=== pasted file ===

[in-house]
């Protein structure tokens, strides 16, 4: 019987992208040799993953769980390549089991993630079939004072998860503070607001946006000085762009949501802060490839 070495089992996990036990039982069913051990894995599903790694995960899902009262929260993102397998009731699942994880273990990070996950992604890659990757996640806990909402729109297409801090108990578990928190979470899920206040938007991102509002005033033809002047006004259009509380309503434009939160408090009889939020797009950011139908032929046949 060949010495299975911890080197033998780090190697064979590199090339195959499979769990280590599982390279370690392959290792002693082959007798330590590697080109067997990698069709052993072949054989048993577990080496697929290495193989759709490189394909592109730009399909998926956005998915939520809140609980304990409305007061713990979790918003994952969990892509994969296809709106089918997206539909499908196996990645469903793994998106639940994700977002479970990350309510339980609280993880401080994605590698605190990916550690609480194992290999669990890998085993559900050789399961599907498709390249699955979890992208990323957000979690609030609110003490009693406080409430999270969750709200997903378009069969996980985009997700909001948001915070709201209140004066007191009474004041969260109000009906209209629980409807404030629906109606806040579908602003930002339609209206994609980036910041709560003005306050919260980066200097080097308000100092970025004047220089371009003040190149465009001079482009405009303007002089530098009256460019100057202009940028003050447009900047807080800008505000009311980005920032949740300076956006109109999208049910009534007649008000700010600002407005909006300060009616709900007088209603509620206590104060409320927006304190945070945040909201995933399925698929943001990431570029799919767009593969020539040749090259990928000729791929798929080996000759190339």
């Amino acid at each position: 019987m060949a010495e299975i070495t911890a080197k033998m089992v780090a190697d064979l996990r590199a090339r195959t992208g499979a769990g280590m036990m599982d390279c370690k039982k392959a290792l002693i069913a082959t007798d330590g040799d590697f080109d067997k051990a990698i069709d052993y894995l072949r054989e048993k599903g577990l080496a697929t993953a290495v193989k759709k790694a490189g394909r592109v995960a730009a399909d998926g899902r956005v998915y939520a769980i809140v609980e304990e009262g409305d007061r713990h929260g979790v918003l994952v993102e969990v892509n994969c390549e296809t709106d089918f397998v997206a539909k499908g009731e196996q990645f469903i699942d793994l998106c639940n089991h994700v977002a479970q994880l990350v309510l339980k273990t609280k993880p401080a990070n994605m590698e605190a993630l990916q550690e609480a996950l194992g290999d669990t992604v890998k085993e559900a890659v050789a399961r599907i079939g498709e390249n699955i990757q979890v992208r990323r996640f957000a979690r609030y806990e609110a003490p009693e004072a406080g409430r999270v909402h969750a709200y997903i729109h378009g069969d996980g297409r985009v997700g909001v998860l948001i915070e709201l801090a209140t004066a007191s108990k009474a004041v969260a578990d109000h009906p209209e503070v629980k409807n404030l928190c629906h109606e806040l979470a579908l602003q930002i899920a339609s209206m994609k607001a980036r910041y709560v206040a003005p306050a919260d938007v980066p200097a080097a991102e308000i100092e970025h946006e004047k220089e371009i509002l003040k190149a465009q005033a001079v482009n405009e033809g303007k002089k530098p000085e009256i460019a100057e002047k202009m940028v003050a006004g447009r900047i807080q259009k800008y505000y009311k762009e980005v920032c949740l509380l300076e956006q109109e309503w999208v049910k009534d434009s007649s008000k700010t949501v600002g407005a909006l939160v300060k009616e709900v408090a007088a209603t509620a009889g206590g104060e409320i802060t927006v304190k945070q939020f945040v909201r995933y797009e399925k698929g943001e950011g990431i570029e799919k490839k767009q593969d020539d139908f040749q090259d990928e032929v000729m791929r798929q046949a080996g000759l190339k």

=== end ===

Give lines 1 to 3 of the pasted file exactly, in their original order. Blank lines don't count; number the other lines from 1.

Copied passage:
[in-house]
């Protein structure tokens, strides 16, 4: 019987992208040799993953769980390549089991993630079939004072998860503070607001946006000085762009949501802060490839 070495089992996990036990039982069913051990894995599903790694995960899902009262929260993102397998009731699942994880273990990070996950992604890659990757996640806990909402729109297409801090108990578990928190979470899920206040938007991102509002005033033809002047006004259009509380309503434009939160408090009889939020797009950011139908032929046949 060949010495299975911890080197033998780090190697064979590199090339195959499979769990280590599982390279370690392959290792002693082959007798330590590697080109067997990698069709052993072949054989048993577990080496697929290495193989759709490189394909592109730009399909998926956005998915939520809140609980304990409305007061713990979790918003994952969990892509994969296809709106089918997206539909499908196996990645469903793994998106639940994700977002479970990350309510339980609280993880401080994605590698605190990916550690609480194992290999669990890998085993559900050789399961599907498709390249699955979890992208990323957000979690609030609110003490009693406080409430999270969750709200997903378009069969996980985009997700909001948001915070709201209140004066007191009474004041969260109000009906209209629980409807404030629906109606806040579908602003930002339609209206994609980036910041709560003005306050919260980066200097080097308000100092970025004047220089371009003040190149465009001079482009405009303007002089530098009256460019100057202009940028003050447009900047807080800008505000009311980005920032949740300076956006109109999208049910009534007649008000700010600002407005909006300060009616709900007088209603509620206590104060409320927006304190945070945040909201995933399925698929943001990431570029799919767009593969020539040749090259990928000729791929798929080996000759190339």
């Amino acid at each position: 019987m060949a010495e299975i070495t911890a080197k033998m089992v780090a190697d064979l996990r590199a090339r195959t992208g499979a769990g280590m036990m599982d390279c370690k039982k392959a290792l002693i069913a082959t007798d330590g040799d590697f080109d067997k051990a990698i069709d052993y894995l072949r054989e048993k599903g577990l080496a697929t993953a290495v193989k759709k790694a490189g394909r592109v995960a730009a399909d998926g899902r956005v998915y939520a769980i809140v609980e304990e009262g409305d007061r713990h929260g979790v918003l994952v993102e969990v892509n994969c390549e296809t709106d089918f397998v997206a539909k499908g009731e196996q990645f469903i699942d793994l998106c639940n089991h994700v977002a479970q994880l990350v309510l339980k273990t609280k993880p401080a990070n994605m590698e605190a993630l990916q550690e609480a996950l194992g290999d669990t992604v890998k085993e559900a890659v050789a399961r599907i079939g498709e390249n699955i990757q979890v992208r990323r996640f957000a979690r609030y806990e609110a003490p009693e004072a406080g409430r999270v909402h969750a709200y997903i729109h378009g069969d996980g297409r985009v997700g909001v998860l948001i915070e709201l801090a209140t004066a007191s108990k009474a004041v969260a578990d109000h009906p209209e503070v629980k409807n404030l928190c629906h109606e806040l979470a579908l602003q930002i899920a339609s209206m994609k607001a980036r910041y709560v206040a003005p306050a919260d938007v980066p200097a080097a991102e308000i100092e970025h946006e004047k220089e371009i509002l003040k190149a465009q005033a001079v482009n405009e033809g303007k002089k530098p000085e009256i460019a100057e002047k202009m940028v003050a006004g447009r900047i807080q259009k800008y505000y009311k762009e980005v920032c949740l509380l300076e956006q109109e309503w999208v049910k009534d434009s007649s008000k700010t949501v600002g407005a909006l939160v300060k009616e709900v408090a007088a209603t509620a009889g206590g104060e409320i802060t927006v304190k945070q939020f945040v909201r995933y797009e399925k698929g943001e950011g990431i570029e799919k490839k767009q593969d020539d139908f040749q090259d990928e032929v000729m791929r798929q046949a080996g000759l190339k």